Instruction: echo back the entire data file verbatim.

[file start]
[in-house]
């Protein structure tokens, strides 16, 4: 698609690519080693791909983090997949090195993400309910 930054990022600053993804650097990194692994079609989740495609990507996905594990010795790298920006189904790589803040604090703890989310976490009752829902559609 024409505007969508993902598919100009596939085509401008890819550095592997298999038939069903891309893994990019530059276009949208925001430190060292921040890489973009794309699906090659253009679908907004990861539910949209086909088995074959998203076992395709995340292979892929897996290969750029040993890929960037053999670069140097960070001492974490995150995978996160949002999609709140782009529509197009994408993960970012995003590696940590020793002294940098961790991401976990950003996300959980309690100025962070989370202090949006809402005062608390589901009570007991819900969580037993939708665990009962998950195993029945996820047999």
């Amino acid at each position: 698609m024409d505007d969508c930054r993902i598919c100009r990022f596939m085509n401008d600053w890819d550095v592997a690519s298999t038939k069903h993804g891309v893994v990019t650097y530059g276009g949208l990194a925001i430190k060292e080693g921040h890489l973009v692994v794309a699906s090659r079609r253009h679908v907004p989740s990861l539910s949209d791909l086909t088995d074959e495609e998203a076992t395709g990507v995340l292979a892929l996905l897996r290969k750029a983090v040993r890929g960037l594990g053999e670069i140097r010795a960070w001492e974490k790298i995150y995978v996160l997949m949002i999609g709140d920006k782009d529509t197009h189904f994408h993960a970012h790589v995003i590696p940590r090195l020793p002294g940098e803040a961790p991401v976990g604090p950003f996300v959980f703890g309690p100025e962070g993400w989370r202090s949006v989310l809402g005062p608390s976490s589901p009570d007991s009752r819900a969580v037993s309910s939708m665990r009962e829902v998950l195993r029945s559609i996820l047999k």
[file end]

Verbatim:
[in-house]
């Protein structure tokens, strides 16, 4: 698609690519080693791909983090997949090195993400309910 930054990022600053993804650097990194692994079609989740495609990507996905594990010795790298920006189904790589803040604090703890989310976490009752829902559609 024409505007969508993902598919100009596939085509401008890819550095592997298999038939069903891309893994990019530059276009949208925001430190060292921040890489973009794309699906090659253009679908907004990861539910949209086909088995074959998203076992395709995340292979892929897996290969750029040993890929960037053999670069140097960070001492974490995150995978996160949002999609709140782009529509197009994408993960970012995003590696940590020793002294940098961790991401976990950003996300959980309690100025962070989370202090949006809402005062608390589901009570007991819900969580037993939708665990009962998950195993029945996820047999």
């Amino acid at each position: 698609m024409d505007d969508c930054r993902i598919c100009r990022f596939m085509n401008d600053w890819d550095v592997a690519s298999t038939k069903h993804g891309v893994v990019t650097y530059g276009g949208l990194a925001i430190k060292e080693g921040h890489l973009v692994v794309a699906s090659r079609r253009h679908v907004p989740s990861l539910s949209d791909l086909t088995d074959e495609e998203a076992t395709g990507v995340l292979a892929l996905l897996r290969k750029a983090v040993r890929g960037l594990g053999e670069i140097r010795a960070w001492e974490k790298i995150y995978v996160l997949m949002i999609g709140d920006k782009d529509t197009h189904f994408h993960a970012h790589v995003i590696p940590r090195l020793p002294g940098e803040a961790p991401v976990g604090p950003f996300v959980f703890g309690p100025e962070g993400w989370r202090s949006v989310l809402g005062p608390s976490s589901p009570d007991s009752r819900a969580v037993s309910s939708m665990r009962e829902v998950l195993r029945s559609i996820l047999k």